What’s Wrong with My Tomatoes?

Gina McG. texted me this photo and asked, “What’s Wrong with My Tomatoes?”

I texted back:  “This looks like to much water, which is a common problem, especially with all the rain we’ve had. Thank goodness we only get stretch marks when we grow too fast!”

Gina replied that she was growing her tomatoes in containers inside her screened-in lanai.  Below, I have elaborated on the information I gave her.

Gina's Mater

At the time this photo was taken, we had had more than our fair share of rain. Too much water causes rapid growth for many plants. The tomatoes were growing faster than their skins could stretch, which caused the skins to split open.

If the splits are very recent, and are not too large, you can simply cut away the exposed portion of the tomato, and eat the remainder.  If you have been away for a few days, and the problem has gone unnoticed,  pests and/or disease could have infiltrated most or all of the tomato. In that case, simply toss it — preferably into your compost bin. From what I can see in this photo, I believe the top half of this one should be trashed. Maybe all of it, but I wouldn’t know for sure without cutting into it and seeing the inside.

Unfortunately, there is not much we can do about too much rain on our gardens. On the other hand, if you are growing your ‘maters in containers, simply take them into a covered area whenever they have had too much rain.

During extremely hot weather, container-grown plants will need more water than those planted in the ground. A good way to monitor moisture is to put your finger into the soil. If the top inch is dry, add some water. Use a saucer to catch the water that drains out of the bottom of the container. The plant will soak up water from the saucer, BUT be sure to pour off any water that remains in the saucer after about 30 minutes has passed, as most plants don’t like wet feet (aka, roots).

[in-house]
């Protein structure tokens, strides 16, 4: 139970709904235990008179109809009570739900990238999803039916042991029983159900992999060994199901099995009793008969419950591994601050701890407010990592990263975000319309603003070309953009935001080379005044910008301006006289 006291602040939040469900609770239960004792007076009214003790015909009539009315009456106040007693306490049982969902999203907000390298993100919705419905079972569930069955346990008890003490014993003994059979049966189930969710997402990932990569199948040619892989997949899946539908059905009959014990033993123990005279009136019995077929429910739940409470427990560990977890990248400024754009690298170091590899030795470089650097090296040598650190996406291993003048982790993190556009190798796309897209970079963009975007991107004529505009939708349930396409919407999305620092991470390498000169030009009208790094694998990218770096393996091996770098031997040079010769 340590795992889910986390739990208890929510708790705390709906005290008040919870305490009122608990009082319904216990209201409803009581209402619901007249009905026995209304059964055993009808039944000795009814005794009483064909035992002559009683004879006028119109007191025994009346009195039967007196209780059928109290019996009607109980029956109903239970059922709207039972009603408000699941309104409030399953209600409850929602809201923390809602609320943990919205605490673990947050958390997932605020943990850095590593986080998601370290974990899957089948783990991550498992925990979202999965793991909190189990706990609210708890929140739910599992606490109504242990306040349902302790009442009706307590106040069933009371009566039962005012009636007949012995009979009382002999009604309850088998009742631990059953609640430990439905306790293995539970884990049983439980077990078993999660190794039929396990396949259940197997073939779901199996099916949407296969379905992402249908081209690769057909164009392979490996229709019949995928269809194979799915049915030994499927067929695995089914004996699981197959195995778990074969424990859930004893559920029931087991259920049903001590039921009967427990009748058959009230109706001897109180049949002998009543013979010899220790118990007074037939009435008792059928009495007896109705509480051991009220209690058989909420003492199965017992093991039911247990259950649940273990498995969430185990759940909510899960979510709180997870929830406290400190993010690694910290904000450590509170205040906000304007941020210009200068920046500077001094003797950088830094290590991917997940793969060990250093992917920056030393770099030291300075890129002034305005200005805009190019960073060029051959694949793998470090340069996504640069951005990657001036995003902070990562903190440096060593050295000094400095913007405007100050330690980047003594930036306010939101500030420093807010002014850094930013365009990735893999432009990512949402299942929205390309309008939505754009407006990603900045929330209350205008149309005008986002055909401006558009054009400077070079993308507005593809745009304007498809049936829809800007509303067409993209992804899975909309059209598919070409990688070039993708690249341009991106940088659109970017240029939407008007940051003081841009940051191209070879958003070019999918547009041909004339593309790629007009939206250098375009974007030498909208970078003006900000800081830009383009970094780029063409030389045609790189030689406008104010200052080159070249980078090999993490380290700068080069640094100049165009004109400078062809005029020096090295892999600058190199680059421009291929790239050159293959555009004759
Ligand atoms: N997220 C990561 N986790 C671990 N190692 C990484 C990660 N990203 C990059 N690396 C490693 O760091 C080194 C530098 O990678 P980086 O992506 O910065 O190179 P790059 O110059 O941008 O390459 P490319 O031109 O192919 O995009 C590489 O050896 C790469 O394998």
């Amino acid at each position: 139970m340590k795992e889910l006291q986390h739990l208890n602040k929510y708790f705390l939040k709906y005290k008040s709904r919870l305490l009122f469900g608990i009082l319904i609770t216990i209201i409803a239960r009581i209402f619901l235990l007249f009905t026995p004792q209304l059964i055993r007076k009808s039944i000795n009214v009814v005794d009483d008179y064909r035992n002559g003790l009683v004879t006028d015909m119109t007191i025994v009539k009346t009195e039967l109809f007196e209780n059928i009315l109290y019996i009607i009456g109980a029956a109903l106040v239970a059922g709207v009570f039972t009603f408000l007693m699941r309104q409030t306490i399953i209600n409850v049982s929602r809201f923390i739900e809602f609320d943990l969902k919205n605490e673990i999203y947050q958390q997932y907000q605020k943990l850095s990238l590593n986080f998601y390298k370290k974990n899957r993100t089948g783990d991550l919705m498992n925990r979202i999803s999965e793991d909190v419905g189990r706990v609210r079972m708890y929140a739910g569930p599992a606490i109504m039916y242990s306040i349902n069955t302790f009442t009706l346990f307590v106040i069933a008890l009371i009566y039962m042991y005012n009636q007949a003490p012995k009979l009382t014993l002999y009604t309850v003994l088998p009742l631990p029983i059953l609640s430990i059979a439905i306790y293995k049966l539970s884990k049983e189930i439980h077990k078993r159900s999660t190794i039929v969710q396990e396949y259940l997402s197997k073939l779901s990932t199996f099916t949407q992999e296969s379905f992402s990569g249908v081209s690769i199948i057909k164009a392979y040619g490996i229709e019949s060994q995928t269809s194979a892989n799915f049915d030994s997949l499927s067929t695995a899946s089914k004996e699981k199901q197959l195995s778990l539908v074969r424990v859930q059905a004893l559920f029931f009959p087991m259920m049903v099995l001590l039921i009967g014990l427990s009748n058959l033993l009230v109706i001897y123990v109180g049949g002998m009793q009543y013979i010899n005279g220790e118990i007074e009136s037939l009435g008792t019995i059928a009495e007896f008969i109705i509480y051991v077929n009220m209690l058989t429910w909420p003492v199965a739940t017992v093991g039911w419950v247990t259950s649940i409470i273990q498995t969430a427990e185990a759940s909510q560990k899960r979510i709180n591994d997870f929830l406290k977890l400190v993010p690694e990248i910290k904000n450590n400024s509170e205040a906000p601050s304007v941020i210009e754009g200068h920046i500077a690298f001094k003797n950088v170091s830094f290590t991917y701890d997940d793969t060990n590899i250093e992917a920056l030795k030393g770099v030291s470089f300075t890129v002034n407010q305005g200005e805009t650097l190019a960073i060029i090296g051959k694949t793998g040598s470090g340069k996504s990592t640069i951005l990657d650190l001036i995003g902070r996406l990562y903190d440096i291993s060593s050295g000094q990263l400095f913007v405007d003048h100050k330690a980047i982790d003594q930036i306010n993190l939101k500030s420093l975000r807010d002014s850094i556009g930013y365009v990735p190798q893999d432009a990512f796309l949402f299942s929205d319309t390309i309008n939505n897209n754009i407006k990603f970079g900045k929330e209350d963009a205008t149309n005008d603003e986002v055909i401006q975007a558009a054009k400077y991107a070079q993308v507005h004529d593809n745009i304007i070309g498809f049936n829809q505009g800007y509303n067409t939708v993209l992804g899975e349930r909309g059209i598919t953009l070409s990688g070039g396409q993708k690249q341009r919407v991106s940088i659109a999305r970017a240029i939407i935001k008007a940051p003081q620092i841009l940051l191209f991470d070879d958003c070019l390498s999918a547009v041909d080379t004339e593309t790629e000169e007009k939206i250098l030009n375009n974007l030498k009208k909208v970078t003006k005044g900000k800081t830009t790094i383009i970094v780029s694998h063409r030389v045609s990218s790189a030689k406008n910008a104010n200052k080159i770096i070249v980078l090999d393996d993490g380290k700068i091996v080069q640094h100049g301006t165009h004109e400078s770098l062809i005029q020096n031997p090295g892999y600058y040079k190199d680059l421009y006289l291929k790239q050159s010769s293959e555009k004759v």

6 responses to “What’s Wrong with My Tomatoes?

  1. I’ve always wondered about those cracks. Now I finally know. Thank you.

    Liked by 1 person

  2. Amazing that it could be something so simple, huh?

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  3. I would have never known it was from too much water. My tomatoes are in a large container and I tend to water them a lot. It doesn’t have drainage, instead it has pots under the dirt so the water does under those.
    Now you have me thinking.

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  4. Maria, you will be happy to learn I did salvage as much as I could from those yummy “dermaters”. And now I am delighted to learn I can plant some more…so different from growing season in the North East. Thinking of planting cherry or grape tomatoes this time. What is your opinion on those vs patio tomatoes…as I have to limit myself to pots?
    Gina

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    • I am so glad you did. Isn’t it great that we can grow tomatoes year-round here? I’ve never been able to do that before. You either, huh?

      I especially like the little grape tomatoes. They are so sweet, and are often small enough that I can just pop one into my mouth. A large pot is fine. Those plants will grow into a vine, so you will definitely need to insert a tomato cage, or at least 3 tall stakes. Do this while the plant is still small, so the stakes don’t damage the roots when inserted. As the plant grows, you will need to tie it loosley to the stakes. I used to use the legs of old pantyhose, but that wasn’t very pretty. I now use a product that I got at Ace Hardware, but you can probably get it at any garden center. It is a light green velcro tape, and comes on a roll like tape. It sticks to itself, but is very soft and won’t damage the plant. About those stakes, I have some really tall ones that are coated in dark green plastic, so they don’t rust. I got them at Lowe’s but, again, you can probably get them most anywhere. I’m so glad you aren’t giving up on growing tomatoes. We’ll have to compare notes on both of ours.

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